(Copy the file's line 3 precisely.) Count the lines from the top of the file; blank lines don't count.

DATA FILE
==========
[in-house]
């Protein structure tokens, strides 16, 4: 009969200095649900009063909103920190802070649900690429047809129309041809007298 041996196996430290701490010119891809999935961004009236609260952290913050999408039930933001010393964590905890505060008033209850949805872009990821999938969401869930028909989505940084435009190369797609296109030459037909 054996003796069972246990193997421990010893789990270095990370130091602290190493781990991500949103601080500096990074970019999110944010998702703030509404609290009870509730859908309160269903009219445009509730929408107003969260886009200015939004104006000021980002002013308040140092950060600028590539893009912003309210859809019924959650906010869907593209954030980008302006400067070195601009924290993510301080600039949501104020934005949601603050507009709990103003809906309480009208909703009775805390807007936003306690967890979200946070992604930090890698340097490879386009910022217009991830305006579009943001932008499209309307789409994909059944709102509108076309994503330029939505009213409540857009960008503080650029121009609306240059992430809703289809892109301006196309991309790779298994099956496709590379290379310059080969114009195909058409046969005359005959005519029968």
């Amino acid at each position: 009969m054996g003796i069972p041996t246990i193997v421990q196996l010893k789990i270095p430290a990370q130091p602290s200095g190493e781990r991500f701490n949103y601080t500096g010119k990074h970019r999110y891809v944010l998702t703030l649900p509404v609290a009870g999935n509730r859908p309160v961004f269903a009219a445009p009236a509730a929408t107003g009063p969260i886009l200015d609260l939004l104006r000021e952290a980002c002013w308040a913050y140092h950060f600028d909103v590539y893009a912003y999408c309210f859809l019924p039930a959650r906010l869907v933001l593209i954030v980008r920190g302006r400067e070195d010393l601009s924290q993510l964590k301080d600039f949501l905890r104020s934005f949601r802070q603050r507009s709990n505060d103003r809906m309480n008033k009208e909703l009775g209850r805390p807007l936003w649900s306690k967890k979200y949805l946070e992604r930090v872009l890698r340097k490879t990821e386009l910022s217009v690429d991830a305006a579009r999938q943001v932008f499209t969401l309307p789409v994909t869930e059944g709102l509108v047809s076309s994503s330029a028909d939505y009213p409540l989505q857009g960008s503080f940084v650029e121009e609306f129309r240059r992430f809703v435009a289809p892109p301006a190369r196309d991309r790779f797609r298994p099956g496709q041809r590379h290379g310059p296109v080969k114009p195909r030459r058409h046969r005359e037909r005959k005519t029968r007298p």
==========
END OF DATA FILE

């Amino acid at each position: 009969m054996g003796i069972p041996t246990i193997v421990q196996l010893k789990i270095p430290a990370q130091p602290s200095g190493e781990r991500f701490n949103y601080t500096g010119k990074h970019r999110y891809v944010l998702t703030l649900p509404v609290a009870g999935n509730r859908p309160v961004f269903a009219a445009p009236a509730a929408t107003g009063p969260i886009l200015d609260l939004l104006r000021e952290a980002c002013w308040a913050y140092h950060f600028d909103v590539y893009a912003y999408c309210f859809l019924p039930a959650r906010l869907v933001l593209i954030v980008r920190g302006r400067e070195d010393l601009s924290q993510l964590k301080d600039f949501l905890r104020s934005f949601r802070q603050r507009s709990n505060d103003r809906m309480n008033k009208e909703l009775g209850r805390p807007l936003w649900s306690k967890k979200y949805l946070e992604r930090v872009l890698r340097k490879t990821e386009l910022s217009v690429d991830a305006a579009r999938q943001v932008f499209t969401l309307p789409v994909t869930e059944g709102l509108v047809s076309s994503s330029a028909d939505y009213p409540l989505q857009g960008s503080f940084v650029e121009e609306f129309r240059r992430f809703v435009a289809p892109p301006a190369r196309d991309r790779f797609r298994p099956g496709q041809r590379h290379g310059p296109v080969k114009p195909r030459r058409h046969r005359e037909r005959k005519t029968r007298p």